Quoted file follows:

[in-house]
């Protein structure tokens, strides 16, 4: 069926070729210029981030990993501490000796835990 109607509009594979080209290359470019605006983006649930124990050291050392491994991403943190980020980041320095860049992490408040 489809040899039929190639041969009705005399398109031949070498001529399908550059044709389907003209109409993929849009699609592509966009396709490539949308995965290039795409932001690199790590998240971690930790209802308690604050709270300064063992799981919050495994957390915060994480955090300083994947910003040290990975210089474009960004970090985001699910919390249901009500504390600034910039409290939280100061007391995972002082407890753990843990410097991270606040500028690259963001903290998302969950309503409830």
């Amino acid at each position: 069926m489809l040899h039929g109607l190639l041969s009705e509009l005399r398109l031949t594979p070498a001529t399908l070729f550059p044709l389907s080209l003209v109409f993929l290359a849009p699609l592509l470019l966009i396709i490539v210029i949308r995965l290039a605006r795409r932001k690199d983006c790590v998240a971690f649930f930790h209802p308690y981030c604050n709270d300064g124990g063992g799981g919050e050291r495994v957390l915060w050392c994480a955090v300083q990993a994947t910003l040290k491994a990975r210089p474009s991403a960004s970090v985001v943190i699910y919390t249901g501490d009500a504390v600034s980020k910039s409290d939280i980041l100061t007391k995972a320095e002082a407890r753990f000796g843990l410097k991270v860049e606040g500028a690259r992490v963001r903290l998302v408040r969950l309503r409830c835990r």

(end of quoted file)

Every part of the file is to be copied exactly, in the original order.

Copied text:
[in-house]
């Protein structure tokens, strides 16, 4: 069926070729210029981030990993501490000796835990 109607509009594979080209290359470019605006983006649930124990050291050392491994991403943190980020980041320095860049992490408040 489809040899039929190639041969009705005399398109031949070498001529399908550059044709389907003209109409993929849009699609592509966009396709490539949308995965290039795409932001690199790590998240971690930790209802308690604050709270300064063992799981919050495994957390915060994480955090300083994947910003040290990975210089474009960004970090985001699910919390249901009500504390600034910039409290939280100061007391995972002082407890753990843990410097991270606040500028690259963001903290998302969950309503409830």
């Amino acid at each position: 069926m489809l040899h039929g109607l190639l041969s009705e509009l005399r398109l031949t594979p070498a001529t399908l070729f550059p044709l389907s080209l003209v109409f993929l290359a849009p699609l592509l470019l966009i396709i490539v210029i949308r995965l290039a605006r795409r932001k690199d983006c790590v998240a971690f649930f930790h209802p308690y981030c604050n709270d300064g124990g063992g799981g919050e050291r495994v957390l915060w050392c994480a955090v300083q990993a994947t910003l040290k491994a990975r210089p474009s991403a960004s970090v985001v943190i699910y919390t249901g501490d009500a504390v600034s980020k910039s409290d939280i980041l100061t007391k995972a320095e002082a407890r753990f000796g843990l410097k991270v860049e606040g500028a690259r992490v963001r903290l998302v408040r969950l309503r409830c835990r």